Athlete selection and workup
The athlete (WF) was a 93-year-old (body mass index, 17.8 kg/m2; maximum oxygen uptake, 36 mL/min/kg), physically active (about 2.5 h/day of walking) man. The subject has never been an elite or top athlete, has been involved in endurance or ultra endurance competitions since the age of 50 and completed this same event several times before. The event, conventionally known as “100 km del Passatore” (9), consisted of a 100-km run, with a route developing between Firenze and Faenza (Italy) and a total gain of 1,171 m (Figure 1). The 2017 edition was held between the 27th and 28th of May, with official start scheduled at 3 PM of May 27th, in Firenze (Italy). To continuously monitoring his health, the athlete was followed during the entire route by one of the author of this manuscript (CT). The weather conditions were as follows: sunny day, temperature (range), 13–31 °C; humidity (range), 27–72%; wind (mean speed), 7 km/h; partly cloudy with sunny spells.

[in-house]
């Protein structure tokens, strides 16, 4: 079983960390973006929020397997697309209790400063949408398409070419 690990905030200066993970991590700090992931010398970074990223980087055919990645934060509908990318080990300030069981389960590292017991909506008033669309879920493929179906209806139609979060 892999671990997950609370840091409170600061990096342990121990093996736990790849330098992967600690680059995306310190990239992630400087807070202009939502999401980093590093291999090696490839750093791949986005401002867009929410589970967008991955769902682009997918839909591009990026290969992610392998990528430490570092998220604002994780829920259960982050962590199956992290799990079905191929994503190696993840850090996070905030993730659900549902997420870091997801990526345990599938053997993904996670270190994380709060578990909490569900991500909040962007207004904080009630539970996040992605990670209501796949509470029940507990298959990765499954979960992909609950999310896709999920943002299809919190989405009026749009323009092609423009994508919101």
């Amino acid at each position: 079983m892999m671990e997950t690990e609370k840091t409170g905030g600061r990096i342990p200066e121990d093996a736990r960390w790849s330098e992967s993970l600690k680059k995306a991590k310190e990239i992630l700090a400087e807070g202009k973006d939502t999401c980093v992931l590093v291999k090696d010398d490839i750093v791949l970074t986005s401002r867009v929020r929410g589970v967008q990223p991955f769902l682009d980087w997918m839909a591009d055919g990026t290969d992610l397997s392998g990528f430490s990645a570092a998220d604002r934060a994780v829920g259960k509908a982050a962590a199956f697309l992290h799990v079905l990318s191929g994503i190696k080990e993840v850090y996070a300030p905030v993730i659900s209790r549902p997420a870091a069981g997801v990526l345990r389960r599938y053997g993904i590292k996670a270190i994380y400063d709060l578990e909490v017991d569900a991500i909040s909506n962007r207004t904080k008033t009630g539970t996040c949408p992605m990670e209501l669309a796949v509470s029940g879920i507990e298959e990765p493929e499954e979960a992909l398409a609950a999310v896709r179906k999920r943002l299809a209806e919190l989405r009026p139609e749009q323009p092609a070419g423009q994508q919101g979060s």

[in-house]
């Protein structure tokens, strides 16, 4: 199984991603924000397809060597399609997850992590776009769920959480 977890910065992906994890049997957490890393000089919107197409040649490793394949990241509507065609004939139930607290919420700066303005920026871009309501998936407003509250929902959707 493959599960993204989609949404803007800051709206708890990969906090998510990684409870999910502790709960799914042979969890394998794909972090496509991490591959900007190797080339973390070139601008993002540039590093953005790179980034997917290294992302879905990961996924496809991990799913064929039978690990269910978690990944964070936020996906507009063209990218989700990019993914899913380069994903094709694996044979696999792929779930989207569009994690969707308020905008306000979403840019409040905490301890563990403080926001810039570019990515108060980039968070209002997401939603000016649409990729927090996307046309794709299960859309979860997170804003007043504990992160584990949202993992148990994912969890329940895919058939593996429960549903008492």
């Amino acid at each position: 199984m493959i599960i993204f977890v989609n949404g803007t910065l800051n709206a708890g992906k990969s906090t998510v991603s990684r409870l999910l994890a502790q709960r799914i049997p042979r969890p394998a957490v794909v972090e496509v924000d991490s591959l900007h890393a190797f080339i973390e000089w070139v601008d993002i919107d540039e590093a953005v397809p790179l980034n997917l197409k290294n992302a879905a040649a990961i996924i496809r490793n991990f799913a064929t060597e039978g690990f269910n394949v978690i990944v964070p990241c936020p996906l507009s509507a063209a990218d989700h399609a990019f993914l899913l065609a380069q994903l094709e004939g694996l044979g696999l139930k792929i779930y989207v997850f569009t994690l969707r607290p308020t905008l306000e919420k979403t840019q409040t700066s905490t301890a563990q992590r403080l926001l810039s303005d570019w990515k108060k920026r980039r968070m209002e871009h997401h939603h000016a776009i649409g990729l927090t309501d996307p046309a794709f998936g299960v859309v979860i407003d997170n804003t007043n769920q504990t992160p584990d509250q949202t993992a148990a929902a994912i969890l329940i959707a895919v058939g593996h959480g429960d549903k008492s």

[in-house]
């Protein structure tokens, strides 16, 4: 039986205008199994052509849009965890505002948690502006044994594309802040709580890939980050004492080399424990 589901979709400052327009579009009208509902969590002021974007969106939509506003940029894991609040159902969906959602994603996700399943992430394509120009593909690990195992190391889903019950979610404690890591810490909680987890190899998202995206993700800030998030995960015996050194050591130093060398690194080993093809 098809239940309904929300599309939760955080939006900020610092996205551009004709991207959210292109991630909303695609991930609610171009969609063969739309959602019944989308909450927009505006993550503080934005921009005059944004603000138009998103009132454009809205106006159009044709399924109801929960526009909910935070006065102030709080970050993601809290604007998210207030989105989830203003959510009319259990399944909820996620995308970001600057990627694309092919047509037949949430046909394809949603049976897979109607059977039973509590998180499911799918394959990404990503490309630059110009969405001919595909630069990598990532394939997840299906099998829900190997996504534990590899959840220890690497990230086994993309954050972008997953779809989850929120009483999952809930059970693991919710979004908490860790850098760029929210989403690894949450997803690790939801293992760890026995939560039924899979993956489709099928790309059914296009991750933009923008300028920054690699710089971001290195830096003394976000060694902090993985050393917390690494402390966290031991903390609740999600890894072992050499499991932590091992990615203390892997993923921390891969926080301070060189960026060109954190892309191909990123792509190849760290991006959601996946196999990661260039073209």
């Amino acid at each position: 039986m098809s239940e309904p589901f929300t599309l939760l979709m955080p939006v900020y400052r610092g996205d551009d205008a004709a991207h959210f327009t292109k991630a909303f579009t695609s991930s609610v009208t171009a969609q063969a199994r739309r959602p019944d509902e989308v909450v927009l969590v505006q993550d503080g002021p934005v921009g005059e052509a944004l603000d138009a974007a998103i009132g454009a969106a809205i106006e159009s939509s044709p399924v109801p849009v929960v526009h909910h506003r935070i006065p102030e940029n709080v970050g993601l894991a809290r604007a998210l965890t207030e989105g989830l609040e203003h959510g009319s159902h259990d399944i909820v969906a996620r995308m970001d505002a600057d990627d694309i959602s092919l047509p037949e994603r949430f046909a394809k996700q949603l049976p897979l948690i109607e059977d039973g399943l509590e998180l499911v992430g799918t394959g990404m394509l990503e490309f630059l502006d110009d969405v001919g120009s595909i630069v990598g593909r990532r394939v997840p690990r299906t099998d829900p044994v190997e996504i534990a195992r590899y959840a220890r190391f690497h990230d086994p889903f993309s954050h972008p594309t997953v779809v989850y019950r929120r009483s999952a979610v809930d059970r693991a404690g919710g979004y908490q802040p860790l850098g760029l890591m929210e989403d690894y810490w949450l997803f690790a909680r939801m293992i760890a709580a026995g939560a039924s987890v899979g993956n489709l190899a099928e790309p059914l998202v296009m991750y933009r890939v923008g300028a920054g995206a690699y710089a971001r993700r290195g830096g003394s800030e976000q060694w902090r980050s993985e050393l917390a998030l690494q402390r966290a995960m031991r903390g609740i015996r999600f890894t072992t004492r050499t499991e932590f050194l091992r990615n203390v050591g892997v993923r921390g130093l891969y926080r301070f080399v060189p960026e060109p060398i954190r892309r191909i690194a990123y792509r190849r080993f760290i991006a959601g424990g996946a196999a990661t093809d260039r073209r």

Blood samples were drawn from an antecubital vein by an expert phlebotomist immediately before the run, after crossing the finishing line, as well as 1, 2 and 7 days afterwards. All samples were collected at approximately the same time of the day (i.e., around 2 PM). The blood was collected in two evacuated blood tubes, the former containing no additives and the latter containing K2EDTA (Vacutest Kima, Padova, Italy). Hematological testing was performed on whole blood with Advia 2120 (Siemens Diagnostic Solutions, Milan, Italy), whereas biochemical testing was performed in serum aliquots using a Roche Cobas 6000 integrated analyzer (Roche Diagnostics GmbH, Mannheim, Germany). In particular, cardiac troponin T (cTnT) was measured with a high sensitivity (HS) immunoassay, characterized by limit of blank and 99th percentile upper reference limit (URL) of 3.0 ng/L and 14.0 ng/L, respectively (10).